Halsey, Young Rising Sons

Halsey (9:25 PM)

Young Rising Sons (8:20 PM)

Olivver the Kid (7:35 PM)

flor (7:00 PM)

Wed, March 11, 2015

6:30 pm

$17.00 - $20.00

Sold Out

This event is all ages

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Halsey - (Set time: 9:25 PM)
Halsey
Halsey: a better combination of lovable pop and provacative grunge could not have been better engineered in a lab. The alter ego of 19-year-old Ashley Frangipane was conceived from the "Halsey" stop on the L train to Brooklyn (and is an anagram of her first name) -- appropriately so, having been born in New Jersey, but defined by the city of New York. Halsey seeks to combine honest, unashamed, and androgynous lyrics with the sugary feminine allure of pop music. Biracial and shaped by the discography of a black father and a white mother, she brings a sense of diversity and a realness to the pop idiom. Her sound is hook-bait-catchy, and unapologetic in nature. "Ghost," her lead single," is a perfect example: She plays no victim, instead exploiting the tragic and laughable intimacy of human relationships. Signed to Astralwerks/Capitol, Halsey has all the undeniable makings of a pop star, with a bitter aftertaste that is so tongue-in-cheek.
Young Rising Sons - (Set time: 8:20 PM)
Young Rising Sons
Fueled by a fierce chemistry and brother-like camaraderie, Red Bank, New Jersey-based foursome Young Rising Sons deliver anthemic alt-rock that's uplifting and infectious but unshakably honest. As heard on their debut single "High," lead singer/guitarist Andy Tongren, lead guitarist Dylan Scott, bassist Julian Dimagiba, and drummer Steve Patrick give serious depth to their stylish, summery sound through fearless recognition of life's less-than-sunny moments -- a dynamic that inspired SiriusXM Alt Nation and tastemakers across the globe to greet "High" with lavish praise and BBC Radio 1's Zane Lowe to name the song his "Next Hype" track upon its release last spring. With Tongren's voice showing a dizzying range and undeniable sweetness, Young Rising Sons' upcoming self-titled debut EP channels that spirit into songs marked by both supremely melodic hooks and a rare soulful intensity.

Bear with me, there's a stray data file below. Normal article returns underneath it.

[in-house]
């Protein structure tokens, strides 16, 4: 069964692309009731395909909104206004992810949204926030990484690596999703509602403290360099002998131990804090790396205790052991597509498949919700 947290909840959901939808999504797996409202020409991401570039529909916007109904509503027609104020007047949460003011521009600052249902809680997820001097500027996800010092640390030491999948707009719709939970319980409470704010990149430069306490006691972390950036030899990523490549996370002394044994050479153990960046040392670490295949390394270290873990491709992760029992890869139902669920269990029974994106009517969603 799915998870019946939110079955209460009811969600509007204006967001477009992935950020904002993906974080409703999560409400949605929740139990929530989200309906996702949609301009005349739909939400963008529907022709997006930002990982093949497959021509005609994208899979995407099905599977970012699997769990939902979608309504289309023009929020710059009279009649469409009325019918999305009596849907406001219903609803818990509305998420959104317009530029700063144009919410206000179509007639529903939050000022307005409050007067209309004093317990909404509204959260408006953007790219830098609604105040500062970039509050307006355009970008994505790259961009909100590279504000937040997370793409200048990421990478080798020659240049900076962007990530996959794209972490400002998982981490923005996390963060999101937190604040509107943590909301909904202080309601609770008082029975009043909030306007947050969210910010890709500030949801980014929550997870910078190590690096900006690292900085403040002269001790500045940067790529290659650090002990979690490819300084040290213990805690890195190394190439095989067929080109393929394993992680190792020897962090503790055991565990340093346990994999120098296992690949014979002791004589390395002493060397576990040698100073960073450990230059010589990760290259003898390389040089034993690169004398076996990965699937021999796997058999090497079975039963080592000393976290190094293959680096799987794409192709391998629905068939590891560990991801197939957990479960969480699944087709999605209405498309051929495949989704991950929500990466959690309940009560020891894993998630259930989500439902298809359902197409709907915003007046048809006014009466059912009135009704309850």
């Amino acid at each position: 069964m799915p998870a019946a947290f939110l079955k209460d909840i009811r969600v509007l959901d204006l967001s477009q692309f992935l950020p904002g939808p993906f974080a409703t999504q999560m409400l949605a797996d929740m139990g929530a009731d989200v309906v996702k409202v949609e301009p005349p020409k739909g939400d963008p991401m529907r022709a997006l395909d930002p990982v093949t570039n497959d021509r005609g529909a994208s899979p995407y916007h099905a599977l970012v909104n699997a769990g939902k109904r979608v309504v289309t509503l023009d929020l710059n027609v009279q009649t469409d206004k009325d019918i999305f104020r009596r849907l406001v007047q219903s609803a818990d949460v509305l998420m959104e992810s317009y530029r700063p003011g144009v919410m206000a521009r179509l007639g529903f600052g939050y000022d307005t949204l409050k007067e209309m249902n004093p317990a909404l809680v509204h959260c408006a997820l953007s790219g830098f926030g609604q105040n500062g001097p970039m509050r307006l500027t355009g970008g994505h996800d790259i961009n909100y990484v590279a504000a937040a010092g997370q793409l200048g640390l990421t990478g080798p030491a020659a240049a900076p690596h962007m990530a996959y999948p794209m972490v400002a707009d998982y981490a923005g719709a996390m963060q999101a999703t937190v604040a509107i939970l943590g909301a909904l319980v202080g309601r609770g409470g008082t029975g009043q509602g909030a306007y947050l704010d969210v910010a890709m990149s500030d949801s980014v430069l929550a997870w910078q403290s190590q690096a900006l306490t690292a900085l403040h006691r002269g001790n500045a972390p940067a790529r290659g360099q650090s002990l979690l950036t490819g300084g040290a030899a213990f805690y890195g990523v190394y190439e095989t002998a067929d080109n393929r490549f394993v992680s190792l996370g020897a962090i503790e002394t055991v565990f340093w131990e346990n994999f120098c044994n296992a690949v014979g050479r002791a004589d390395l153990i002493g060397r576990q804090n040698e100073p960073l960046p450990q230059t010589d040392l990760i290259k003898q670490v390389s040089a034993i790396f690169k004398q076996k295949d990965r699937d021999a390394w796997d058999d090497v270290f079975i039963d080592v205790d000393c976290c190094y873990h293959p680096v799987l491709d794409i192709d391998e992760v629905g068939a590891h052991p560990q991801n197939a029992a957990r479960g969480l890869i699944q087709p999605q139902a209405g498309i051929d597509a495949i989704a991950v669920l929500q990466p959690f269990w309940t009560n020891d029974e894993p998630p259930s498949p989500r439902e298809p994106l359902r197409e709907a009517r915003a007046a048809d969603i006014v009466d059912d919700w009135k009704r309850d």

"Young Rising Sons" builds off the band's pop-perfect sense of songcraft with left-of-center touches like fuzzed-out basslines and deep electro beats. A blissed-out, whistle-laced track, "High" shows off Tongren's acrobatic vocal skills and gives a nod to the fact that, according to Scott, "as a band we were low for a long time, and now the highs are finally happening and it's a really cool feeling." Honoring Young Rising Sons' blue-collar background, songs like the piano-driven epic "Red and Gold" hone in on "that hunger to get where you want to be in life and knowing that you need to just grind it out and write your own destiny," as Tongren explains. The percussion driven, "King of the World" perfectly captures the joy and power of shaking off negativity, while the slow-burning "Turnin'" starts out tense and moody before bursting into its chorus and bridge's glorious gospel-esque harmonies.